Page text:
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Roy Ananda is an artist, whose current work centers on speculative, process-based sculptural practice. His objects and installations reflect on the very act of making, yet are far from introspective. Rather, they lurch forth with the larger-than-life physicality of cartoons, slapstick and swashbuckling adventure. In addition to these on-going, frequently large-scale works, the artist continues to generate a body of more discreet drawings and objects that pay homage to his pop culture influences. Ananda states, ‘the qualities I strive for in my work: something daft, playful, lovingly made and idiosyncratically human.’ In addition to his studio practice, Ananda is also a writer and lecturer; he is currently Head of Sculpture at Adelaide Central School of Art.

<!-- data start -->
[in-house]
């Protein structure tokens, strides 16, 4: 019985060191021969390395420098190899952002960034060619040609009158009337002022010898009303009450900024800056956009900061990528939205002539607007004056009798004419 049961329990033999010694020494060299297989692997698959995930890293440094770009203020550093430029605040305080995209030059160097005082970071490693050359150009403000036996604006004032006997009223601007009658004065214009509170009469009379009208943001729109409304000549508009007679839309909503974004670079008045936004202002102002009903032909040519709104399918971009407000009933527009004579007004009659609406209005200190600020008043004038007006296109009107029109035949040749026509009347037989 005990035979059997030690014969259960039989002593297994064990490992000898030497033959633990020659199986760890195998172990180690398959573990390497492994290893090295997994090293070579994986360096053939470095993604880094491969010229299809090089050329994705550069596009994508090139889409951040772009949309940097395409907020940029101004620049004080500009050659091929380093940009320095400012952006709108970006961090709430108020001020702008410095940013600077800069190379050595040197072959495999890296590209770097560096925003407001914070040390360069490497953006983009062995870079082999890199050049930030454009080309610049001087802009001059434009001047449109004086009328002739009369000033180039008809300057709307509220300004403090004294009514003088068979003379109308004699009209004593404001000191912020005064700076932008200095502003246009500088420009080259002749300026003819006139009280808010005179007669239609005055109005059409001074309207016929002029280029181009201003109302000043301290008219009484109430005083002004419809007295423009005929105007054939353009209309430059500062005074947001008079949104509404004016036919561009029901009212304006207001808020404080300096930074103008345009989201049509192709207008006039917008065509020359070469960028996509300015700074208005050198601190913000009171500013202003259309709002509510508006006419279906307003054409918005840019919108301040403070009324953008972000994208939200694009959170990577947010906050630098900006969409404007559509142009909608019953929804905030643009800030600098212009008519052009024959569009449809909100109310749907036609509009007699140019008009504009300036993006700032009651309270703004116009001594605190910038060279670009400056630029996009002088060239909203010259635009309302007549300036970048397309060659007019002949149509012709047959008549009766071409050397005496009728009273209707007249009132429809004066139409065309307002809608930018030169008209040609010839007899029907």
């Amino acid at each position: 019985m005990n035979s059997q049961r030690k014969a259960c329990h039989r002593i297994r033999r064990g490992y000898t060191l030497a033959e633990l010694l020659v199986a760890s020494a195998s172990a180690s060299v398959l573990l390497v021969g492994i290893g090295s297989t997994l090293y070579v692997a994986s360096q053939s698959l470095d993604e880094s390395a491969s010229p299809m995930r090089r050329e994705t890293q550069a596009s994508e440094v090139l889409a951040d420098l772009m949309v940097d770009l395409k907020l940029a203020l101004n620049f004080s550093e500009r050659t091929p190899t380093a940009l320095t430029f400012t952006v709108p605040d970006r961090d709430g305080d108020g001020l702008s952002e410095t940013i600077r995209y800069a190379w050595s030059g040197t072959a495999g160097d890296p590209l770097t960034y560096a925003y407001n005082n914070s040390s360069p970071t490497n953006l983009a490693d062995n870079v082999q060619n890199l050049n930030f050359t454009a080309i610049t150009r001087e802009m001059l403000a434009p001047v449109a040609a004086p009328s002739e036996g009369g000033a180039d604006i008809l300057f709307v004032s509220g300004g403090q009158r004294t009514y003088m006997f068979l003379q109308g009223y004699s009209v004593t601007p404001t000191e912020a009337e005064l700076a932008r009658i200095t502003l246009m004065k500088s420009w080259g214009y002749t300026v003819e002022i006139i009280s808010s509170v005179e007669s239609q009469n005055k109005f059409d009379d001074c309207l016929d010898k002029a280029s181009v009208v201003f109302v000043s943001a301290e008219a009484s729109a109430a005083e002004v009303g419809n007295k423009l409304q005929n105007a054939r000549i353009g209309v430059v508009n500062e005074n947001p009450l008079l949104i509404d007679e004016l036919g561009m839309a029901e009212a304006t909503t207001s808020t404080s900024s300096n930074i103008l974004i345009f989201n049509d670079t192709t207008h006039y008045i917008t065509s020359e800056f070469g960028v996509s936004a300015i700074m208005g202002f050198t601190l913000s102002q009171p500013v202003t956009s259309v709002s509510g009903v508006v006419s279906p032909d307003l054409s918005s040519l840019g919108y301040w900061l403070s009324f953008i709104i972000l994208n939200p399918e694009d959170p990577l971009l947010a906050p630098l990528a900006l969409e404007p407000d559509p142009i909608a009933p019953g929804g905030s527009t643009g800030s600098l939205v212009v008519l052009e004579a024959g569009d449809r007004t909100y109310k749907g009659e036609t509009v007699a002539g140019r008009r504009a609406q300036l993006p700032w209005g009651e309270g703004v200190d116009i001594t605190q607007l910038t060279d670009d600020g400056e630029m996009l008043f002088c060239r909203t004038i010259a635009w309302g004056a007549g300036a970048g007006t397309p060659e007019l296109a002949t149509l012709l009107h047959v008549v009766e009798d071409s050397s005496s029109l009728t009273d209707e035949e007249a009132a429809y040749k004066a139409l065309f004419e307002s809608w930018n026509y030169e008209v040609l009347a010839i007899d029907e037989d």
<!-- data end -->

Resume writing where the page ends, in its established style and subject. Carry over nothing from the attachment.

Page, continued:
‘Roy is a friend and fellow artist whom I’ve known for many years,’ says Deidre But-Husaim. ‘We met when we were both attending Adelaide Central School of Art and went on to share studio space for five years. Roy’s space would at times seem to become an entire installation in itself as he frequently made large-scale sculptural works. Roy’s recent series of smaller-scale works “chin supports” compelled me to create a series of paintings of him employing one of them. The particular “chin support” I used in this painting spoke to me not only of studio furniture such as the trestle table but on a more personal level about the many forms of support systems we need in life, not only physical structures but emotional ones as well: supports that keep your chin up would be wonderful to have at your fingertips whilst journeying through life and maintaining an art practice.’